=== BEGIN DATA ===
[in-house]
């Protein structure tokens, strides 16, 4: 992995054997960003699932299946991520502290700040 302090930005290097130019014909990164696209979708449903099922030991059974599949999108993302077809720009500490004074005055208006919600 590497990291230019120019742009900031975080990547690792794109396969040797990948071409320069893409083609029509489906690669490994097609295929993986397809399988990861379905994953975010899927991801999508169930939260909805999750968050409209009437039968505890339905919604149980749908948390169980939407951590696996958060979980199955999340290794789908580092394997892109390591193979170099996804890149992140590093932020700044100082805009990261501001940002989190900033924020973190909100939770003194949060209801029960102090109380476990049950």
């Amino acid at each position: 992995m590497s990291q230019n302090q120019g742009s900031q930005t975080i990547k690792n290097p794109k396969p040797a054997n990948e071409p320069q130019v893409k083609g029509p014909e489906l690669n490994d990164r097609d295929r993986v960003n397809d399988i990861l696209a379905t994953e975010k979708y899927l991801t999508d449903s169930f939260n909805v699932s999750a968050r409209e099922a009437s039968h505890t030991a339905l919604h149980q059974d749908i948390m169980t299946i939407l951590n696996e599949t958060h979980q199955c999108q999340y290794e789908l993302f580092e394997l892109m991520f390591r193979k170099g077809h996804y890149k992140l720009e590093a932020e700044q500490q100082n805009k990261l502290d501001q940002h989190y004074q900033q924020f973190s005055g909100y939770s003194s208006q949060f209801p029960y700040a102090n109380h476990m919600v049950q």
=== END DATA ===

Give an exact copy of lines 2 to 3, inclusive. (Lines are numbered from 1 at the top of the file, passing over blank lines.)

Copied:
């Protein structure tokens, strides 16, 4: 992995054997960003699932299946991520502290700040 302090930005290097130019014909990164696209979708449903099922030991059974599949999108993302077809720009500490004074005055208006919600 590497990291230019120019742009900031975080990547690792794109396969040797990948071409320069893409083609029509489906690669490994097609295929993986397809399988990861379905994953975010899927991801999508169930939260909805999750968050409209009437039968505890339905919604149980749908948390169980939407951590696996958060979980199955999340290794789908580092394997892109390591193979170099996804890149992140590093932020700044100082805009990261501001940002989190900033924020973190909100939770003194949060209801029960102090109380476990049950």
């Amino acid at each position: 992995m590497s990291q230019n302090q120019g742009s900031q930005t975080i990547k690792n290097p794109k396969p040797a054997n990948e071409p320069q130019v893409k083609g029509p014909e489906l690669n490994d990164r097609d295929r993986v960003n397809d399988i990861l696209a379905t994953e975010k979708y899927l991801t999508d449903s169930f939260n909805v699932s999750a968050r409209e099922a009437s039968h505890t030991a339905l919604h149980q059974d749908i948390m169980t299946i939407l951590n696996e599949t958060h979980q199955c999108q999340y290794e789908l993302f580092e394997l892109m991520f390591r193979k170099g077809h996804y890149k992140l720009e590093a932020e700044q500490q100082n805009k990261l502290d501001q940002h989190y004074q900033q924020f973190s005055g909100y939770s003194s208006q949060f209801p029960y700040a102090n109380h476990m919600v049950q």